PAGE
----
Trump, however, scrapped his predecessor Barack Obama’s initiative to develop diplomatic and economic ties to Cuba in order to repay a political debt to the community of anti-Castro exiles in Florida.
"We will not lift sanctions on the Cuban regime until all political prisoners are freed, freedoms of assembly and expression are respected, all political parties are legalized, and free and internationally supervised elections are scheduled," Trump said in a speech in Miami, Florida in June.
Last week, Cuban President Raul Castro criticized the new US policy, which excludes the possibility of continuing a bilateral dialogue or the implementation of the previously signed agreements between the two countries, but noted that Cuba nevertheless wishes to engage in dialogue with the United States.
Cuban officials warned in June that a reversal of Washington’s policy toward Havana would fail. Moreover, Cuba has hit back by accusing the United States of a huge number of murders and misconduct by its police as well as of illegal detention and torture of prisoners in the US detention center at Guantanamo Bay.
Gradual improvement at best
"First, in almost every policy area, what President Trump announces with high rhetoric one day is often forgotten by the next- or at least by the next time he mentions the subject. Second, the President's Florida speech was given to the remaining veterans of the Bay of Pigs invasion of 1961," Conyne explained.
Trump, he claims, knows the importance of "being filmed in cheering crowds and what we’re going to get that peculiar crowd excited were those particular remarks."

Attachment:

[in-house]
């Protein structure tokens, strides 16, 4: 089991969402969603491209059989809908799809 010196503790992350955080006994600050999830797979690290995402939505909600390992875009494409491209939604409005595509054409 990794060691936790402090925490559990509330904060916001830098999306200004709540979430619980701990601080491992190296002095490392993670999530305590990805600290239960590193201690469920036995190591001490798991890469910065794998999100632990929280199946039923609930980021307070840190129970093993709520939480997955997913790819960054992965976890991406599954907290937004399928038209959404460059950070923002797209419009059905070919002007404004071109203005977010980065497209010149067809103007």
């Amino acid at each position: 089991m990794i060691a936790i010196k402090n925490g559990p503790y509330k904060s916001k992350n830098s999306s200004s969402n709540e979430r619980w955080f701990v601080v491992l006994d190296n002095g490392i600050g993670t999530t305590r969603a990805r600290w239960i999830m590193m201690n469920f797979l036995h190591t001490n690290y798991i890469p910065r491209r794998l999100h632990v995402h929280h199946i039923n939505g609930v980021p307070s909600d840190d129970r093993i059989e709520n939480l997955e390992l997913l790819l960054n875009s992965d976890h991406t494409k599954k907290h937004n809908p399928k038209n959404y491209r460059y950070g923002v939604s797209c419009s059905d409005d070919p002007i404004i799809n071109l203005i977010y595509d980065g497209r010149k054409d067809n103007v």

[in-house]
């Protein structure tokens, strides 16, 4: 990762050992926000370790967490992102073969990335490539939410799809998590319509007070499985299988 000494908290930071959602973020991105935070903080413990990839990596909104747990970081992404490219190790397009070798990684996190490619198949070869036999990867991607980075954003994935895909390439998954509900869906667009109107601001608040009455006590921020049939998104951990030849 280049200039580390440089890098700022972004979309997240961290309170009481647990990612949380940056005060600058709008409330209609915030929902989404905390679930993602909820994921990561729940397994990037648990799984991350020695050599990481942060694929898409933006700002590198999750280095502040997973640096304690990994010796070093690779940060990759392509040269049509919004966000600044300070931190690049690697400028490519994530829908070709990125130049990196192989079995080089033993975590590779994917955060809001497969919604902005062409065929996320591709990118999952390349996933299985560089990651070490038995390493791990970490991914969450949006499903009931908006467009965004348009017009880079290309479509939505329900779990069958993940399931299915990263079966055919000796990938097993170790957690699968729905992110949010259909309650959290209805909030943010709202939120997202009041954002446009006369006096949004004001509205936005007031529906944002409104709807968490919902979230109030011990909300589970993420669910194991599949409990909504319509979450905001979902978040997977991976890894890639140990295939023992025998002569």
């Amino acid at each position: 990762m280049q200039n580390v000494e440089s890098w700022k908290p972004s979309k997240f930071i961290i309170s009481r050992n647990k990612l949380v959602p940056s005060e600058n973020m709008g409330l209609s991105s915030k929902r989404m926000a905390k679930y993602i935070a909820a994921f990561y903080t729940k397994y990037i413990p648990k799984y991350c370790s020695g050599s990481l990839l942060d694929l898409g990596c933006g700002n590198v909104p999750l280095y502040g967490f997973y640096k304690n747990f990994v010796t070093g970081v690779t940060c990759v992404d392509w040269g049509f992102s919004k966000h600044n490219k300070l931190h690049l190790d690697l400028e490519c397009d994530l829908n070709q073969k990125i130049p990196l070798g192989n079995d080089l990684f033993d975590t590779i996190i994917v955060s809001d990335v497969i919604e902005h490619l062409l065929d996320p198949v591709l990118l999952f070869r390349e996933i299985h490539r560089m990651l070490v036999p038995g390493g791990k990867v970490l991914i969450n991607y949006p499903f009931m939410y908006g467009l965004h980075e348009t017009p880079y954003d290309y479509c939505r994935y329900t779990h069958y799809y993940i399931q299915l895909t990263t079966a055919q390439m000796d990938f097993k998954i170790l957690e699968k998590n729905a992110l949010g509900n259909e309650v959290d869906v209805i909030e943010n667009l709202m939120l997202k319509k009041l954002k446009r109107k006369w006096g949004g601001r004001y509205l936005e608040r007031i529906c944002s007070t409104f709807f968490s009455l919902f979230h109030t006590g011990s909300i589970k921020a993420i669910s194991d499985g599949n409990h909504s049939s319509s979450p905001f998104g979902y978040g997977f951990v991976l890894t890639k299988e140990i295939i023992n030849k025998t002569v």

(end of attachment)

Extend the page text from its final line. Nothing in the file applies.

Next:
Conyne pointed out that soon after the State Department announced that there would be no changes implemented until regulations could be redrafted.
"That statement more than hints, it shouts of a more nuanced and subtle policy that the President announced," he argued. "So before anyone concludes anything, one better watch the drafting process and read and assess the results."
Conyne said he always thought American attempts at political and economic isolation of Cuba were "foolish" and that both the United States and Cuba would benefit from rapid normalization.
"I think a quiet policy of small improvements that add up to normalization over the long term, is the best for which we can reasonably hope under this president," Conyne said.
The professor added that he is encouraged about the long-term outlook of US-Cuban relations.
"No set of international negotiations that occur over this length of time, and after so many years of difficulties… are going to proceed without some reverses and problems. So far the problem s do not seems great," he said.
US policy towards Cuba should begin by pressuring Havana to move towards democracy and free markets, Senior Scholar at the Institute for Cuban and Cuban-American Studies at the University of Miami Dr. Jose Azel told Sputnik.
"I think the policy of the United States we always want that stands with the freedom and democratic reforms," Azel stated. "We should not be embracing brutal dictatorship of the Castros in Cuba. We should always be on the side of the people that are being oppressed."
US policy towards Cuba has traditionally been in defense of human rights and freedom, Azel added.
However, Obama abandoned the traditional US-Cuba policy framework and adopted that made unconditional concessions to the Cuban regime, Azel stated. He encourages the Trump administration to continue to uphold the United States’ previous strong stance against the regime.
"At least, right now the administration is saying yes people can travel to Cuba or can do business with Cuba provided that you don’t do with the Cuban military," Azel stated. "So I hope this policy has put an end to… asking for nothing in return."
Any efforts to improve relations between both countries will be depend on Cuba’s intentions to make advances in allowing political and economic reforms, Azel stated.